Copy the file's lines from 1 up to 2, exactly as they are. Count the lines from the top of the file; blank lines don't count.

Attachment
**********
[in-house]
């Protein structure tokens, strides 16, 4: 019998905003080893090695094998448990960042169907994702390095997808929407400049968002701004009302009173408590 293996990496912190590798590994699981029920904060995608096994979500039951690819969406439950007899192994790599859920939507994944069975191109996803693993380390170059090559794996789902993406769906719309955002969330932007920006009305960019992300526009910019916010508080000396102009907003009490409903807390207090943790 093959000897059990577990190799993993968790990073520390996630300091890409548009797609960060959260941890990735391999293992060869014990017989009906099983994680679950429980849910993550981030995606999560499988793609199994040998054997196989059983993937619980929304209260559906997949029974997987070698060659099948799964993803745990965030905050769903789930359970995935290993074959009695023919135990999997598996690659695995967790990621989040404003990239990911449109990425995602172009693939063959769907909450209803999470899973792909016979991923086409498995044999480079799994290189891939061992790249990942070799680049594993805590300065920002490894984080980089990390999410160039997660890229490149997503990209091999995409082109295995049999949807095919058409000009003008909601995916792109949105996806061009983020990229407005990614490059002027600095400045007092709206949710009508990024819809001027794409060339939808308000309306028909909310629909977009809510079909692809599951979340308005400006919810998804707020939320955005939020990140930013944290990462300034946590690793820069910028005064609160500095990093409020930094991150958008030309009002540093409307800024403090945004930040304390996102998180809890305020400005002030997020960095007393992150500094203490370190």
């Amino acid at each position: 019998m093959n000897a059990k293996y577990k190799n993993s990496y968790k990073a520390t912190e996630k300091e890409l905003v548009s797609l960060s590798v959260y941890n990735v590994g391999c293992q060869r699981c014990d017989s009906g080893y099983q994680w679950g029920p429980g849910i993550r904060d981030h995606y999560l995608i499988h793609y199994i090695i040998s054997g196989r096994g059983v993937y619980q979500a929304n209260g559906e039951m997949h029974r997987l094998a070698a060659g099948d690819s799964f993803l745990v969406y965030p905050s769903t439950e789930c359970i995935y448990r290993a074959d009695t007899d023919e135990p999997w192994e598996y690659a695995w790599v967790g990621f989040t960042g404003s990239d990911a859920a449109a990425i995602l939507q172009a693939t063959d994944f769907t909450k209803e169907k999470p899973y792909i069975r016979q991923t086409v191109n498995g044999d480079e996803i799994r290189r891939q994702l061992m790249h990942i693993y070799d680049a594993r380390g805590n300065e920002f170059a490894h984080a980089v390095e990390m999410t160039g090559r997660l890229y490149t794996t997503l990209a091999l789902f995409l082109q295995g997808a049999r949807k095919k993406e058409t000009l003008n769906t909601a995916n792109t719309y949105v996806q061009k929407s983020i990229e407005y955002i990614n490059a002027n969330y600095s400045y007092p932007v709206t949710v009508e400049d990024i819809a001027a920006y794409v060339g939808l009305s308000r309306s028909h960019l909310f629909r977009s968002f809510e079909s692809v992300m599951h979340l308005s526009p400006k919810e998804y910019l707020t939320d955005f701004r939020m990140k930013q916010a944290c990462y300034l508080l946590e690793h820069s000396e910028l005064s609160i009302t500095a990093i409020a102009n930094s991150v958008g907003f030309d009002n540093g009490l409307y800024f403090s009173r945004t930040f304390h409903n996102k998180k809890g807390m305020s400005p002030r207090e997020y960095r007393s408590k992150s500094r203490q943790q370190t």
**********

[in-house]
């Protein structure tokens, strides 16, 4: 019998905003080893090695094998448990960042169907994702390095997808929407400049968002701004009302009173408590 293996990496912190590798590994699981029920904060995608096994979500039951690819969406439950007899192994790599859920939507994944069975191109996803693993380390170059090559794996789902993406769906719309955002969330932007920006009305960019992300526009910019916010508080000396102009907003009490409903807390207090943790 093959000897059990577990190799993993968790990073520390996630300091890409548009797609960060959260941890990735391999293992060869014990017989009906099983994680679950429980849910993550981030995606999560499988793609199994040998054997196989059983993937619980929304209260559906997949029974997987070698060659099948799964993803745990965030905050769903789930359970995935290993074959009695023919135990999997598996690659695995967790990621989040404003990239990911449109990425995602172009693939063959769907909450209803999470899973792909016979991923086409498995044999480079799994290189891939061992790249990942070799680049594993805590300065920002490894984080980089990390999410160039997660890229490149997503990209091999995409082109295995049999949807095919058409000009003008909601995916792109949105996806061009983020990229407005990614490059002027600095400045007092709206949710009508990024819809001027794409060339939808308000309306028909909310629909977009809510079909692809599951979340308005400006919810998804707020939320955005939020990140930013944290990462300034946590690793820069910028005064609160500095990093409020930094991150958008030309009002540093409307800024403090945004930040304390996102998180809890305020400005002030997020960095007393992150500094203490370190």